Cross Country Skier
Subscribe | Columns | Features | Home
The World's Premiere Nordic Skiing Publication Volume 21, Issues 1

Thick Or Thin, Varied Widths Are In
(Without a Doubt Leather and Wood are Out)

For many years I three pinned on mountain ranges in China, Europe, North Africa, and so on. Now they tell me that the term "three pin" really dates me. Everyone uses plastic, and the bindings for these boots don't require pins. Well I've recently embraced the new telemark gear, both skis and boots, synthetic and shortened, even though I cut my teeth on long skis with grundvalla bases and hickory edges, and leather boots the dogs liked to chew. I've found out this new stuff is good.

Over choice confronted me at the start of my mission to select my new backcountry gear. What types of terrain, and snow conditions would I be skiing? And what was my ability level given age and time for fitness factor? Rather than limit myself to one set of gear to do it all, I decided to go for the best set up for me for extremely heavy gear, extremely light gear, and then put together something that was middle of the road, all around gear.

I took three different off piste skiing trips to test the gear in the terrain and snow conditions each set up was designed for, to let it shine, and to understand its potential. I made for the ski lifts on Mount Mansfield in Stowe first. I took heavy, dramatically shaped skis, 107mm-75mm-94mm, tip to tail, and much shorter than I was used to. They only went up to the top of my head.

Then for the first time I put on plastic boots. Instead of going for the maximum stiffness and number of buckles, I took a look at myself, realizing I was never going to race gates, and that warmth and comfort were a bigger issue with me now at 44, as opposed to when I was 24. I could sacrifice some bit of high performance for ease of performance. There are some benefits to maturing, like losing the adage, "No pain no gain", to "I don't want to be the best, I want to be the oldest!).

I selected a boot with only 2 buckles, allowing for greater flex, and didn't feel the need to squeeze my feet, for the ultimate alpine control. The outcome was warm feet, and solid control with some give in the ankle. The first run had me wondering if this was the same sport I once knew. I crossed my ski tips, feeling for control. After a couple of turns down the hill, I got the sense of real compression onto the toe to flex the accordion like plastic over the toe area of the boot.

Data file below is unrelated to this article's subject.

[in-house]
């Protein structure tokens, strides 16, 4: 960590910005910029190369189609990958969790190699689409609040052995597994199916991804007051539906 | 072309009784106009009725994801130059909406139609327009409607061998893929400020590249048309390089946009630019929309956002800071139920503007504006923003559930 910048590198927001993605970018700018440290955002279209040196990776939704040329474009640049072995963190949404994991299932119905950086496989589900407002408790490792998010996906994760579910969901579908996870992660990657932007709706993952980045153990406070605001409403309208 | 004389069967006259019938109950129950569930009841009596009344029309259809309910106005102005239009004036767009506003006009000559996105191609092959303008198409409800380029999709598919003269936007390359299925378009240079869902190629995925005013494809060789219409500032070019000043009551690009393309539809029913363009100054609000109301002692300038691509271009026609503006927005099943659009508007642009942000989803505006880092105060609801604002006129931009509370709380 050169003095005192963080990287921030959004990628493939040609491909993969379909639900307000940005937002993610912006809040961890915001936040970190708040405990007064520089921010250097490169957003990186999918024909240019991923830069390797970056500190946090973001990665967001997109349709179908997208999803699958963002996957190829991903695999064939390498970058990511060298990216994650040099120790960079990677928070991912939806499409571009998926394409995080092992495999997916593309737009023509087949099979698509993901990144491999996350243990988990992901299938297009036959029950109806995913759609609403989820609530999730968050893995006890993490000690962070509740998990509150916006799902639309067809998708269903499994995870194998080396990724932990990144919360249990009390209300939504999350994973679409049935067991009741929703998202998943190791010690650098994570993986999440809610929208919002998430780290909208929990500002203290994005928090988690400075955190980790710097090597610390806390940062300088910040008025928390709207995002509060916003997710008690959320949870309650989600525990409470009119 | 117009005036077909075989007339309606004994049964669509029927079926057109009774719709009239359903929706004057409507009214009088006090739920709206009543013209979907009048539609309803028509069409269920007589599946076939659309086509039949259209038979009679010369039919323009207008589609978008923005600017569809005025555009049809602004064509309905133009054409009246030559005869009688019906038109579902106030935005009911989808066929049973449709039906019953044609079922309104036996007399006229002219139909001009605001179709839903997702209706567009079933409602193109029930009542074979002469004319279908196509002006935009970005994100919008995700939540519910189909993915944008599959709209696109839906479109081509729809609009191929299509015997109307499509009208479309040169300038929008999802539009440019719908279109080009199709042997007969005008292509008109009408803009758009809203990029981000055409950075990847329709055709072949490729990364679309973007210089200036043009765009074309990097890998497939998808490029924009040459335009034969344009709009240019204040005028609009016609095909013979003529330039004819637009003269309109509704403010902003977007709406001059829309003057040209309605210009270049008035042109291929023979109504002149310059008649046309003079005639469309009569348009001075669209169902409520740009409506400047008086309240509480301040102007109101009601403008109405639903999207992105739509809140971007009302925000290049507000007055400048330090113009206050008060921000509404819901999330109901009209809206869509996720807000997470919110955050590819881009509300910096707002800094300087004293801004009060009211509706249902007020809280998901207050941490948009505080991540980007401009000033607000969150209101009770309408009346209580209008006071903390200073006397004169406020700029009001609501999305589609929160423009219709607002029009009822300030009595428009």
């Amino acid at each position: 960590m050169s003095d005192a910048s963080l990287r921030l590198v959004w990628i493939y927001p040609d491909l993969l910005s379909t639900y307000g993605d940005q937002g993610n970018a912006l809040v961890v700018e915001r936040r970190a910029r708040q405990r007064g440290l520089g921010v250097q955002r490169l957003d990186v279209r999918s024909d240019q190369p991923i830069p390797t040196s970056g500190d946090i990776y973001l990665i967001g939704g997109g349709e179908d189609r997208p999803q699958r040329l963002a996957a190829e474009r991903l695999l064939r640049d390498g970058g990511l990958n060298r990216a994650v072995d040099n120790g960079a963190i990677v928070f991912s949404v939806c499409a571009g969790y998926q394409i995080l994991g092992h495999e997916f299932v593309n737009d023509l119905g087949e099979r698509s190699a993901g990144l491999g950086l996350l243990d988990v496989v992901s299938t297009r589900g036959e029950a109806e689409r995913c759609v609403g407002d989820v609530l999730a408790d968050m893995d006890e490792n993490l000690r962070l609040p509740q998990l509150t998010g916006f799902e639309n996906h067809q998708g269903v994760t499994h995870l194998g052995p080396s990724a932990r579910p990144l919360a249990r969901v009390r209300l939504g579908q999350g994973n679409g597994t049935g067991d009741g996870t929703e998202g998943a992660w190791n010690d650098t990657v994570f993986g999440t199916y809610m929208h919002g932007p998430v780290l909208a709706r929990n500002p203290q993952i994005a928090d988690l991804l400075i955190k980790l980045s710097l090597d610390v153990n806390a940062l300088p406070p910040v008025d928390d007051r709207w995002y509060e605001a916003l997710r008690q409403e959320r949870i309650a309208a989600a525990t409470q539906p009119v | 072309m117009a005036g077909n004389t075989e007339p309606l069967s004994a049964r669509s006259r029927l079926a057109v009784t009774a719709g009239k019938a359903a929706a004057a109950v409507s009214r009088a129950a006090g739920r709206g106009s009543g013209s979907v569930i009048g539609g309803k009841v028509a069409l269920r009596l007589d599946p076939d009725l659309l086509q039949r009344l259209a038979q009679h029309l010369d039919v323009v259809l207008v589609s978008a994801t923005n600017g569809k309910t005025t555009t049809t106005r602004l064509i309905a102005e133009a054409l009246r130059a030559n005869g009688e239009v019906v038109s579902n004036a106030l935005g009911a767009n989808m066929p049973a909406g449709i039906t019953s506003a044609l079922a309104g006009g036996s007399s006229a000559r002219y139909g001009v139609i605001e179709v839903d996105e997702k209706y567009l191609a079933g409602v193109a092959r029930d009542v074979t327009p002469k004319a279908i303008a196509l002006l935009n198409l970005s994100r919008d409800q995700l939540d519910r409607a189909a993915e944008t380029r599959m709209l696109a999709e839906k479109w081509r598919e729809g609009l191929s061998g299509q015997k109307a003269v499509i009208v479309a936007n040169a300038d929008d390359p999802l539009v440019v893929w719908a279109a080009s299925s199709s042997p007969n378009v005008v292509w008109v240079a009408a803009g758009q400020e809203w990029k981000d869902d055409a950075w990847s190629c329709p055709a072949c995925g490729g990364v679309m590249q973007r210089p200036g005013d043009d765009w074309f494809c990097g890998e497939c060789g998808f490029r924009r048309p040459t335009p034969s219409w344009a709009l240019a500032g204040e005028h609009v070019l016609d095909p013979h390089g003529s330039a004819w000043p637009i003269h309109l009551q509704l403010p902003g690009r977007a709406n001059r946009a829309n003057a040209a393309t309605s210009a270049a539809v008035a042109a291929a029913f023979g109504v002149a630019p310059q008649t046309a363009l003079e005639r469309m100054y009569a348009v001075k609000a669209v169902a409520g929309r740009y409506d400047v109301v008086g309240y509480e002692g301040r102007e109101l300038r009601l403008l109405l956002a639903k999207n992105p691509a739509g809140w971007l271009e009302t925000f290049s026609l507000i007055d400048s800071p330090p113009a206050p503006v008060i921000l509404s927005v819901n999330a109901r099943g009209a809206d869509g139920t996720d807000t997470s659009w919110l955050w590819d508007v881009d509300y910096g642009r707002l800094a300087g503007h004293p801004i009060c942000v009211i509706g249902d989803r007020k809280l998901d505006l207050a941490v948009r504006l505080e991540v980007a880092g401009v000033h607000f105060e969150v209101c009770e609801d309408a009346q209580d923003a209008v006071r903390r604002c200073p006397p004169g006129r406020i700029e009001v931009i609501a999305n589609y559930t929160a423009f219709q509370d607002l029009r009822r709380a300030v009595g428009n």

The skis were a real treat. Even though my boots weren't the knarliest, they could guide these shapely missiles where I intended. Wow, I was on gear that you could think turn, and it happened. I was used to using plenty of muscle and balance to earn my turns. These turns were sweet, and quick! I headed for the trees.

The radius of my turns had shortened significantly. The trees were less threatening with this type of control, which opened up new avenues of powder to me in tighter trees. This gear was worth its weight for the powder opportunities offered, as well as the effort efficiency that I gained. Transitions from turn to turn were faster and easier with this more upright stance the plastic boots precipitated which made these turns much less taxing on my abused knees. I liked this, more powder, in tighter spaces, with less strain.

But I'd only want to ride lifts with this gear, although the boots were comphy, and they could go the distance, it wasn't what they did best, and the skis were way too heavy to want to shuffle along with skins on. Pushing the weight of this set up on a tour wouldn't be prudent. However, this set up is the ticket for yo-yoing, ski lifts, especially if conditions are variable. This is where this gear belongs.

My next tour was a ski trip of gradual downhill, with occasional steeps, and climbing sections on a narrow hiking trail. I decided to take off on the lightest gear, skis with a waxless base, and no metal edge, weighing about a pound each. These skis only came up to my forehead, and the shape less radical than those I used while riding the ski lifts, 65 at the tip, 55 at the waist, and 60 at the tail. My boots were the beefiest of the NNN models, (New Nordic Norm, your retailer knows), but were still made out of tough fabric, not plastic, making them much lighter than the softest plastic backcountry boot. I never forget, "A pound on the foot is worth 5 on the back".